The hemp plant is a versatile resource harvested throughout history for a variety of different purposes—from constructing homes to producing textiles. Today, these are some of the most valuable uses for industrial hemp.
One of the most popular uses for hemp is food. Hemp contains high quantities of amino and fatty acids and protein, which make it a great addition in multiple recipes. It also has a unique, nutty flavor and can be consumed raw, as an oil, or even powdered and blended with water to form teas and drinks.
The beauty industry increasingly finds uses for industrial hemp. By using extraction equipment, hemp extract oil can be harvested from the plant—including CBD oil. Such oils are often infused into skincare products or shampoos thanks to their powerful moisturizing properties.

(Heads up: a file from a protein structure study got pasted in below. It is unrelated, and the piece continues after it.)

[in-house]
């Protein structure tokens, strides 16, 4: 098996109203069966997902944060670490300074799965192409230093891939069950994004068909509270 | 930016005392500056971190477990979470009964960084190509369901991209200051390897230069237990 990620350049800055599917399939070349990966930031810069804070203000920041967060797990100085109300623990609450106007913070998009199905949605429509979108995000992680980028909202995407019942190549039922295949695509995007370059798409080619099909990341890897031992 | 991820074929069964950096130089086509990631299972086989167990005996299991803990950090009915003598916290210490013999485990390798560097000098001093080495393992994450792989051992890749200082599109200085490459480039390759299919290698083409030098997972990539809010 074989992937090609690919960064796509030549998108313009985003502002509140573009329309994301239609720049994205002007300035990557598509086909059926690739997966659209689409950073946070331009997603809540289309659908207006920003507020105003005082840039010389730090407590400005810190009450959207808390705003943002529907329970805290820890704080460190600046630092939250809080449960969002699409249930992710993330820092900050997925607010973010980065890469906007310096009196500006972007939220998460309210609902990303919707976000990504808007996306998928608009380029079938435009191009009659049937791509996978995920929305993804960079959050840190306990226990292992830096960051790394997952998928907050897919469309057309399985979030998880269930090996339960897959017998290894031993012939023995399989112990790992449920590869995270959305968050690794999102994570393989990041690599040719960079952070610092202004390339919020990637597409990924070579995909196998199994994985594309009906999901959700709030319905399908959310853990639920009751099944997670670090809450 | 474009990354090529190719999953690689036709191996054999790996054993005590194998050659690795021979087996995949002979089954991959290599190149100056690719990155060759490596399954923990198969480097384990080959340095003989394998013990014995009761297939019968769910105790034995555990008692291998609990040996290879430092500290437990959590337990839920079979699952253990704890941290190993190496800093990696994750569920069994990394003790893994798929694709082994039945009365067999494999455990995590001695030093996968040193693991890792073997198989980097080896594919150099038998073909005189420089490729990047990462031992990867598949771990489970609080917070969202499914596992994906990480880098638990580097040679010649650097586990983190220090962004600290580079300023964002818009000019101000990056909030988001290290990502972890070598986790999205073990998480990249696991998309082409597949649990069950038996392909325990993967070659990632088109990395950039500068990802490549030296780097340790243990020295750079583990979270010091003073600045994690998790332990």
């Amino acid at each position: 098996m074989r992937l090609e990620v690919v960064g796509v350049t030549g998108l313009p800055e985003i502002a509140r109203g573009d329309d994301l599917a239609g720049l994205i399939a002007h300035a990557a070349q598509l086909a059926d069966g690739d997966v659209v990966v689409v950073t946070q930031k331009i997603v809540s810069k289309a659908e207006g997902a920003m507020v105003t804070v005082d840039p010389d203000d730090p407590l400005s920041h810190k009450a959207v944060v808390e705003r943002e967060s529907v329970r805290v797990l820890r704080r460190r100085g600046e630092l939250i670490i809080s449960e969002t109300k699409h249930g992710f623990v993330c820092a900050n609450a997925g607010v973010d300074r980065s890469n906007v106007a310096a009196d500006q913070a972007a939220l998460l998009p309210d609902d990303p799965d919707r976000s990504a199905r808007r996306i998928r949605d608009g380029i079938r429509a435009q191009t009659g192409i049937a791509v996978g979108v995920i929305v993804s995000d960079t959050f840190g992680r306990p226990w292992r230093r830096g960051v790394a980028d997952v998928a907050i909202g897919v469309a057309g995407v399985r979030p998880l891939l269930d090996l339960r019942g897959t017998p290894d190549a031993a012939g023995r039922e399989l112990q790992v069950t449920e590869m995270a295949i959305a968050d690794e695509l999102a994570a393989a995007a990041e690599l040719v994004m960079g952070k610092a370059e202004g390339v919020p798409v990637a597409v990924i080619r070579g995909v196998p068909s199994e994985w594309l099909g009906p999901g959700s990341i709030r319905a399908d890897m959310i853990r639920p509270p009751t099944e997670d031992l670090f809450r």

Hemp has been used to make various forms of clothing for thousands of years. According to Hemp Basics, "1 acre of hemp will produce as much fiber as 2 to 3 acres of cotton." Its durable fibers help make clothing last longer which it why it’s commonly used to make durable clothing items such as jeans and athletic wear. The versatile material is also used by celebrity designers, such as Ralph Lauren and Calvin Klein, to make high-fashion attire.
Hemp seed oil provides a non-toxic alternative to petroleum fuel, commonly known as biodiesel. Due to hemp’s ability to grow in a variety of different conditions and locations, this clean-burning fuel is expected to become a substantial source of environmentally-friendly diesel in the future.
The hemp plant is mostly composed of a sturdy, wood-like core known as the hull. Hemp’s strong, durable fibers make it a valuable resource for producing more ecological materials such as hemp-infused concrete that are highly resistant to wear, water, or weather-related damage.